The Women’s March, Inc. is an organization I once held dear. I spoke at the first #WomensMarch, spoke at regional marches every year after, spoke at the #WomensConvention, participated in national actions including the original #Kavanaugh protests, and worked to mobilize Muslim women for their efforts.

During the past few years right-wingers, from the President’s son to the Anti-Defamation League and troll armies, have targeted the Women’s March, Inc. For so long, I’ve admired their resilience in speaking truth to power, in working together, and in never cowering.

Over and over again, the co-founders of Women’s March, Inc., @lsarsour, @msladyjustice1, @TamikaDMallory, and @bobblanddesign, put their lives on the line, winning power for all women in all of our diversity.

The Women’s March, Inc. that voted me off its board tonight is one that no longer demonstrates the strength that inspired millions of women across the country. To see and experience its new leaders caving to right-wing pressure, and casting aside a woman of color, a Muslim woman, a long-time advocate within the organization, without the willingness to make any efforts to learn and grow, breaks my heart.

This isn’t about a lost seat, there will be many seats. The Women’s March, Inc. has drawn a line in the sand, one that will exclude many with my lived experiences and critiques. It has effectively said, we will work on some women’s rights at the expense of others.

To be clear, anti-Semitism is indeed a growing and dangerous problem in our country, as is anti-Blackness, anti-immigrant sentiment, Islamophobia, ableism, sexism, and so much more. I condemn any form of bigotry unequivocally, but I also refuse to be silent as allegations of bigotry are weaponized against the most marginalized people, those who find sanctuary and hope in the articulation of truth.

In looking at the tweets in question, I acknowledge that I wrote passionately. While I may have phrased some of my content differently today, I stand by my words. I told the truth as my community and I have lived it, through the FBI’s targeting of my community, as I supported families who have lost loved ones because of US military actions, and as I learned from the horrific experiences of Palestinian life.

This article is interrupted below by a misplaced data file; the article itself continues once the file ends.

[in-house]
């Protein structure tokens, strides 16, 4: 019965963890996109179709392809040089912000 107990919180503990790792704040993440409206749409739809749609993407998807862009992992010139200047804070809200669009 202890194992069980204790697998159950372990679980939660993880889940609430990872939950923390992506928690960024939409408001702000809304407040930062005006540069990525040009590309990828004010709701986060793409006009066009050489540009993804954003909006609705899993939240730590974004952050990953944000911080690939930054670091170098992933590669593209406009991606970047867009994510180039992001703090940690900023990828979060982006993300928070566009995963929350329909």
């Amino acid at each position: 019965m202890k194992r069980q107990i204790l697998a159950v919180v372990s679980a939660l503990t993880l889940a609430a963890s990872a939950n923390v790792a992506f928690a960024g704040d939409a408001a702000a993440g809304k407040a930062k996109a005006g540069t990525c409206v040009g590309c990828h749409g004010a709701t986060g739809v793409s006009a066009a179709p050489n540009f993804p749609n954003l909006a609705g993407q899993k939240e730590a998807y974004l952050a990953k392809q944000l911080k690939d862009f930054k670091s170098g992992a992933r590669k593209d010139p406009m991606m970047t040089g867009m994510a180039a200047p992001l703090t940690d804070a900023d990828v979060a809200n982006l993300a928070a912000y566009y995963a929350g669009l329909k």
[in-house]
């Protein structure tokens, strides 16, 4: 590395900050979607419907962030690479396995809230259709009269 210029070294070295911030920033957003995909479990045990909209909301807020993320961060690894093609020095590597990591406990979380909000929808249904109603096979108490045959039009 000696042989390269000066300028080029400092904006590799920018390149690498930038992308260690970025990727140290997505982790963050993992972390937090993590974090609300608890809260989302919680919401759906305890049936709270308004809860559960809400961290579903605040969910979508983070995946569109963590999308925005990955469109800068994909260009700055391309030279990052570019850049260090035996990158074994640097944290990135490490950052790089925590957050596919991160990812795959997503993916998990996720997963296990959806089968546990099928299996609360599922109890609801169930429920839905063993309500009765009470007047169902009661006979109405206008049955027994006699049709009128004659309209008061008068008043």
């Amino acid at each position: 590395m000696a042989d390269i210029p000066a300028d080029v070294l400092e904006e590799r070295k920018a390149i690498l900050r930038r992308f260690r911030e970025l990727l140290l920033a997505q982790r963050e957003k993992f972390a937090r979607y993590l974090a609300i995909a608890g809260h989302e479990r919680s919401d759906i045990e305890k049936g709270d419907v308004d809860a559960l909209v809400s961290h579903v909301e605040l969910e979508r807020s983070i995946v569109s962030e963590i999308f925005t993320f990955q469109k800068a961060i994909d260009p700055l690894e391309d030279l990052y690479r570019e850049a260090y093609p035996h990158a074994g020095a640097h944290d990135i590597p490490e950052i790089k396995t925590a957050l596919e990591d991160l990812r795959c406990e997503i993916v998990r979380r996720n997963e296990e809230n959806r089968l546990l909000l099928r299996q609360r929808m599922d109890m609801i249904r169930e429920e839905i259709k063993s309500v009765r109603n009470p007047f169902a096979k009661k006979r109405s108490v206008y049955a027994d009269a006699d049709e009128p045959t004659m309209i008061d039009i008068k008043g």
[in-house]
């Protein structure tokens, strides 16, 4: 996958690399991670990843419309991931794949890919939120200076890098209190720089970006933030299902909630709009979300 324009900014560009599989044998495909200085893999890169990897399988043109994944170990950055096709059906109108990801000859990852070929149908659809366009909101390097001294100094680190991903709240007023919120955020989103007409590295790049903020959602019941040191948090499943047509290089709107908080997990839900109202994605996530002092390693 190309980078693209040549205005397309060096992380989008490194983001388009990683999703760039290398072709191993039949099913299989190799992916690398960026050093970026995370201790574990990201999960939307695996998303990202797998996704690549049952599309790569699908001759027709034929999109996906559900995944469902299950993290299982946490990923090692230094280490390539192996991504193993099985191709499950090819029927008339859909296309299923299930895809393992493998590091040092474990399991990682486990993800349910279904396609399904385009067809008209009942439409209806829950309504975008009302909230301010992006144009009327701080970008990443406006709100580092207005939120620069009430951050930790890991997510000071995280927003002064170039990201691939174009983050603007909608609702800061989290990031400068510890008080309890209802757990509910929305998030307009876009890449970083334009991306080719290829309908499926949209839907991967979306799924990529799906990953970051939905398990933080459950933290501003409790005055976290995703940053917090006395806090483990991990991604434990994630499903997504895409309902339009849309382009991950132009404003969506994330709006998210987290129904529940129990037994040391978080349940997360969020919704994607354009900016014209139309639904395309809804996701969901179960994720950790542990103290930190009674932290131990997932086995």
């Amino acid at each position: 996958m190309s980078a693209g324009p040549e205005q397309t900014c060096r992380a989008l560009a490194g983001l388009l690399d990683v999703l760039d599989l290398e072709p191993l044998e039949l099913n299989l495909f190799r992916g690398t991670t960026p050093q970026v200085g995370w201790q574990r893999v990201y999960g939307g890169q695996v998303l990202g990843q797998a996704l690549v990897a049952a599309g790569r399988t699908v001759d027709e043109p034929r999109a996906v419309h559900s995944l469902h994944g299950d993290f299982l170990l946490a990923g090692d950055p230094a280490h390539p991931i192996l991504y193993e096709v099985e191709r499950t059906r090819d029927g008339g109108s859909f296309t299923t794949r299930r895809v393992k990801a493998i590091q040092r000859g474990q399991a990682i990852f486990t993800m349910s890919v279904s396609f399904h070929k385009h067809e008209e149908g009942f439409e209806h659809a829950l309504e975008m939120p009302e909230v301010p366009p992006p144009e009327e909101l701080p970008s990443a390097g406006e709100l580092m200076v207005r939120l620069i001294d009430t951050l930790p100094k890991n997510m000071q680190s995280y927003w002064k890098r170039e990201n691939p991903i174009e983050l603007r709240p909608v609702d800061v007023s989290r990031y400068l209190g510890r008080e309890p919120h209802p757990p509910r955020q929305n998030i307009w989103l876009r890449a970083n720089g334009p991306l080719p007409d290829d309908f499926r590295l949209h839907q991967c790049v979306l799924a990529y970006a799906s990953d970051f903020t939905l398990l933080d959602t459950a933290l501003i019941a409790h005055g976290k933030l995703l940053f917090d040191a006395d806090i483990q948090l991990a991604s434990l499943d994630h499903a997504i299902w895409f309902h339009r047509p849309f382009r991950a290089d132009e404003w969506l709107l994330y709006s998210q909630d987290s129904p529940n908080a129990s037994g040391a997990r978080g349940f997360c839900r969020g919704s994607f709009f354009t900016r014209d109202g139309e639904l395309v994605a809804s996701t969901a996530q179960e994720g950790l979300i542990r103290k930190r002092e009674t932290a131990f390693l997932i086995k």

In attempting to heal and build in an expedited manner within Women’s March, Inc., I offered to meet with stakeholders to address their concerns, and to work with my sisters on the new board to learn, heal, and build together. These efforts were rejected. And in rejecting these efforts, the new Women’s March, Inc. board demonstrated that it lacks the courage to demonstrate allyship in the face of fire.

I came to Women’s March, Inc. to work. My body of work has included leading @CAIRSFBA a chapter of the nation’s largest Muslim civil rights organization for over a decade, growing it now more than six fold. I have led the team that forced Abercrombie to change its discriminatory policies, have been arrested advocating for DACA, partnered w/Jewish organizations including @jewishaction and @jvplive to protect our communities, and was one of the first lawyers to sue the President.

It is not my first time being the target of a smear campaign. The Women’s March, Inc., more than any place, is where I would have expected us to be able to have courageous conversations and dive deep into relationship building work. I am happy to have as many conversations as it takes to listen and learn and heal, but I will no longer be able to do that through Women’s March, Inc. This action today demonstrates that this new leadership is unable and unwilling to be an ally during challenging times.

My beliefs drive my work and I am not seeking accolades or positions of power. These past few days have been the greatest test of that. My integrity, my truth, and my strength comes from God and a place of deep conviction. I will continue my work as a civil rights lawyer and a faith based activist. You will find me speaking out against settler colonialism everywhere, challenging Islamophobia and all forms of racism and bigotry, and building with Muslims and our allies in our quest to be our most authentic and liberated selves. Onward, God willing.